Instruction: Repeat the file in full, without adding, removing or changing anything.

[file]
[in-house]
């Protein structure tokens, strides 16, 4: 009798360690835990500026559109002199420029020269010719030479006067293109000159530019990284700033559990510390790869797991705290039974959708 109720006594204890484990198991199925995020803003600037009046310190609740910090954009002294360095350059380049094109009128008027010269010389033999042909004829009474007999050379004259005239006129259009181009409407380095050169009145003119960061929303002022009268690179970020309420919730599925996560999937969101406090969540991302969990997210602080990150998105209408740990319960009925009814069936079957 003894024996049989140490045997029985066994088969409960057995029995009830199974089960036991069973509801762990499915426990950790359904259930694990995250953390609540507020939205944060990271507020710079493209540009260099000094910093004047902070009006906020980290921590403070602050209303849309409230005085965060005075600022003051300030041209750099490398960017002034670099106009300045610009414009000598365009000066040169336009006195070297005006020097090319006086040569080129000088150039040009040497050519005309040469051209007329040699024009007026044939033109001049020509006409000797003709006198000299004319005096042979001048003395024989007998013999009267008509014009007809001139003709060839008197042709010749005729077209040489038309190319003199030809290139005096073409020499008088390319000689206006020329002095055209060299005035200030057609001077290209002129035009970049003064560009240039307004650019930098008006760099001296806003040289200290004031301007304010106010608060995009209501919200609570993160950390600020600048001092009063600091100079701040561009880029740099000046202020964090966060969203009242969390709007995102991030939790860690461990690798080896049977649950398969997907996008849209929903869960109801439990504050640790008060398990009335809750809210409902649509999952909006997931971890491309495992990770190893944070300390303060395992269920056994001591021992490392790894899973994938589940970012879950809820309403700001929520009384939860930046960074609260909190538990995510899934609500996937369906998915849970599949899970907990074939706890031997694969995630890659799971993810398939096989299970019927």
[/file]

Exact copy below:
[in-house]
């Protein structure tokens, strides 16, 4: 009798360690835990500026559109002199420029020269010719030479006067293109000159530019990284700033559990510390790869797991705290039974959708 109720006594204890484990198991199925995020803003600037009046310190609740910090954009002294360095350059380049094109009128008027010269010389033999042909004829009474007999050379004259005239006129259009181009409407380095050169009145003119960061929303002022009268690179970020309420919730599925996560999937969101406090969540991302969990997210602080990150998105209408740990319960009925009814069936079957 003894024996049989140490045997029985066994088969409960057995029995009830199974089960036991069973509801762990499915426990950790359904259930694990995250953390609540507020939205944060990271507020710079493209540009260099000094910093004047902070009006906020980290921590403070602050209303849309409230005085965060005075600022003051300030041209750099490398960017002034670099106009300045610009414009000598365009000066040169336009006195070297005006020097090319006086040569080129000088150039040009040497050519005309040469051209007329040699024009007026044939033109001049020509006409000797003709006198000299004319005096042979001048003395024989007998013999009267008509014009007809001139003709060839008197042709010749005729077209040489038309190319003199030809290139005096073409020499008088390319000689206006020329002095055209060299005035200030057609001077290209002129035009970049003064560009240039307004650019930098008006760099001296806003040289200290004031301007304010106010608060995009209501919200609570993160950390600020600048001092009063600091100079701040561009880029740099000046202020964090966060969203009242969390709007995102991030939790860690461990690798080896049977649950398969997907996008849209929903869960109801439990504050640790008060398990009335809750809210409902649509999952909006997931971890491309495992990770190893944070300390303060395992269920056994001591021992490392790894899973994938589940970012879950809820309403700001929520009384939860930046960074609260909190538990995510899934609500996937369906998915849970599949899970907990074939706890031997694969995630890659799971993810398939096989299970019927």